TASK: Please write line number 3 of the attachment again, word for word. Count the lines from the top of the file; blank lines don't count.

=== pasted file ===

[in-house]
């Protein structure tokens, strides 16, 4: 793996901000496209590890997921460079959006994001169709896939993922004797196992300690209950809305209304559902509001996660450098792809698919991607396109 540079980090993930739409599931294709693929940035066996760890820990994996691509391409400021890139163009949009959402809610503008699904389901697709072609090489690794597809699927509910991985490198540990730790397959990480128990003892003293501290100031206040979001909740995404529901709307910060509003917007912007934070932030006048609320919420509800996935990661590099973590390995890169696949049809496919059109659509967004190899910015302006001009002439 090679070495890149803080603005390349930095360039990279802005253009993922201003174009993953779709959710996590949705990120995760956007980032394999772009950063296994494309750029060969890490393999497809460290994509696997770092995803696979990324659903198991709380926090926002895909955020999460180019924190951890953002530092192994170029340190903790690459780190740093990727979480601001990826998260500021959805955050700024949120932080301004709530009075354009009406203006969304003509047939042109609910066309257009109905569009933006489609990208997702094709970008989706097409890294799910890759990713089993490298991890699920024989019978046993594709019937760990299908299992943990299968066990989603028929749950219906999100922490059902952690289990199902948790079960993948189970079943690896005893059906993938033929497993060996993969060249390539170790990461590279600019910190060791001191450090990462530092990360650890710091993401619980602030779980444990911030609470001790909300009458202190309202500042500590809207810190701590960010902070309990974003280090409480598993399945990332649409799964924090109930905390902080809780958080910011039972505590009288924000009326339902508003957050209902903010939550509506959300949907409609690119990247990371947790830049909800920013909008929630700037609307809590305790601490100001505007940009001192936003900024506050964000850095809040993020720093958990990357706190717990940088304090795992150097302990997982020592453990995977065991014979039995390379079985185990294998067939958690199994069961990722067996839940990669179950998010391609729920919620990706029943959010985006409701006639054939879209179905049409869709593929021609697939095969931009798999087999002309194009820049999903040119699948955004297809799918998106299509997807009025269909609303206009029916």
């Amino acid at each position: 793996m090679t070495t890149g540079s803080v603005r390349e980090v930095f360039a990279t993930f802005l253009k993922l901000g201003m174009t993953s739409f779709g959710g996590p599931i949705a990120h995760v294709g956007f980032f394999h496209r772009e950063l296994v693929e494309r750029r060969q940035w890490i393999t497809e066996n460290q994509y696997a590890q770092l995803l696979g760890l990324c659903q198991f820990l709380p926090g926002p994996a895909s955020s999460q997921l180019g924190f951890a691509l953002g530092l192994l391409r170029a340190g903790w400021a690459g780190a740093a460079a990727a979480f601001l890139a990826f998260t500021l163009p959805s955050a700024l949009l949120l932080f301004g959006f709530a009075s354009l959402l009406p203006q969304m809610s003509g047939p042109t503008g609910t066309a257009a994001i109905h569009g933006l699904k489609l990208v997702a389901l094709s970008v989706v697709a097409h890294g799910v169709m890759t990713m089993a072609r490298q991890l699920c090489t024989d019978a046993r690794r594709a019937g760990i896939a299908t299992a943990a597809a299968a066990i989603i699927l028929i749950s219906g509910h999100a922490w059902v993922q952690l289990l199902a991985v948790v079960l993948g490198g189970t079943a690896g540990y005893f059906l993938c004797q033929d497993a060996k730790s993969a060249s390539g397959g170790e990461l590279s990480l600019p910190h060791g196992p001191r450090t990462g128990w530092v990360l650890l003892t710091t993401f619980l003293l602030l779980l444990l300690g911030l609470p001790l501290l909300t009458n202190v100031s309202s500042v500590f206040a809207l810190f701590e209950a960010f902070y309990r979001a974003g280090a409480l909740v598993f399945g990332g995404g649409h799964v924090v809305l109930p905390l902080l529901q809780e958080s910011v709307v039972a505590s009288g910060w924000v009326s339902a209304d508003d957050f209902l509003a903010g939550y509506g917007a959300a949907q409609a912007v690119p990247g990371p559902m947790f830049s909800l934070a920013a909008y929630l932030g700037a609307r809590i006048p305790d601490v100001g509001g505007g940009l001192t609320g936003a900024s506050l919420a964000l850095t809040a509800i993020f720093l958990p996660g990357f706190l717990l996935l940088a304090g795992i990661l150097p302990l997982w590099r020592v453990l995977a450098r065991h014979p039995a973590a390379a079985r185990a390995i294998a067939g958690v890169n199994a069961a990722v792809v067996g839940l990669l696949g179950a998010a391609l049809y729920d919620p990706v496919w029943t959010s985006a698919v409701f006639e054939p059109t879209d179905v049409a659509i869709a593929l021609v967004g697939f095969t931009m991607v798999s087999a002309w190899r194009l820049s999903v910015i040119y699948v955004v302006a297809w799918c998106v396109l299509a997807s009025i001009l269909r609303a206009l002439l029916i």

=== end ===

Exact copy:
């Amino acid at each position: 793996m090679t070495t890149g540079s803080v603005r390349e980090v930095f360039a990279t993930f802005l253009k993922l901000g201003m174009t993953s739409f779709g959710g996590p599931i949705a990120h995760v294709g956007f980032f394999h496209r772009e950063l296994v693929e494309r750029r060969q940035w890490i393999t497809e066996n460290q994509y696997a590890q770092l995803l696979g760890l990324c659903q198991f820990l709380p926090g926002p994996a895909s955020s999460q997921l180019g924190f951890a691509l953002g530092l192994l391409r170029a340190g903790w400021a690459g780190a740093a460079a990727a979480f601001l890139a990826f998260t500021l163009p959805s955050a700024l949009l949120l932080f301004g959006f709530a009075s354009l959402l009406p203006q969304m809610s003509g047939p042109t503008g609910t066309a257009a994001i109905h569009g933006l699904k489609l990208v997702a389901l094709s970008v989706v697709a097409h890294g799910v169709m890759t990713m089993a072609r490298q991890l699920c090489t024989d019978a046993r690794r594709a019937g760990i896939a299908t299992a943990a597809a299968a066990i989603i699927l028929i749950s219906g509910h999100a922490w059902v993922q952690l289990l199902a991985v948790v079960l993948g490198g189970t079943a690896g540990y005893f059906l993938c004797q033929d497993a060996k730790s993969a060249s390539g397959g170790e990461l590279s990480l600019p910190h060791g196992p001191r450090t990462g128990w530092v990360l650890l003892t710091t993401f619980l003293l602030l779980l444990l300690g911030l609470p001790l501290l909300t009458n202190v100031s309202s500042v500590f206040a809207l810190f701590e209950a960010f902070y309990r979001a974003g280090a409480l909740v598993f399945g990332g995404g649409h799964v924090v809305l109930p905390l902080l529901q809780e958080s910011v709307v039972a505590s009288g910060w924000v009326s339902a209304d508003d957050f209902l509003a903010g939550y509506g917007a959300a949907q409609a912007v690119p990247g990371p559902m947790f830049s909800l934070a920013a909008y929630l932030g700037a609307r809590i006048p305790d601490v100001g509001g505007g940009l001192t609320g936003a900024s506050l919420a964000l850095t809040a509800i993020f720093l958990p996660g990357f706190l717990l996935l940088a304090g795992i990661l150097p302990l997982w590099r020592v453990l995977a450098r065991h014979p039995a973590a390379a079985r185990a390995i294998a067939g958690v890169n199994a069961a990722v792809v067996g839940l990669l696949g179950a998010a391609l049809y729920d919620p990706v496919w029943t959010s985006a698919v409701f006639e054939p059109t879209d179905v049409a659509i869709a593929l021609v967004g697939f095969t931009m991607v798999s087999a002309w190899r194009l820049s999903v910015i040119y699948v955004v302006a297809w799918c998106v396109l299509a997807s009025i001009l269909r609303a206009l002439l029916i």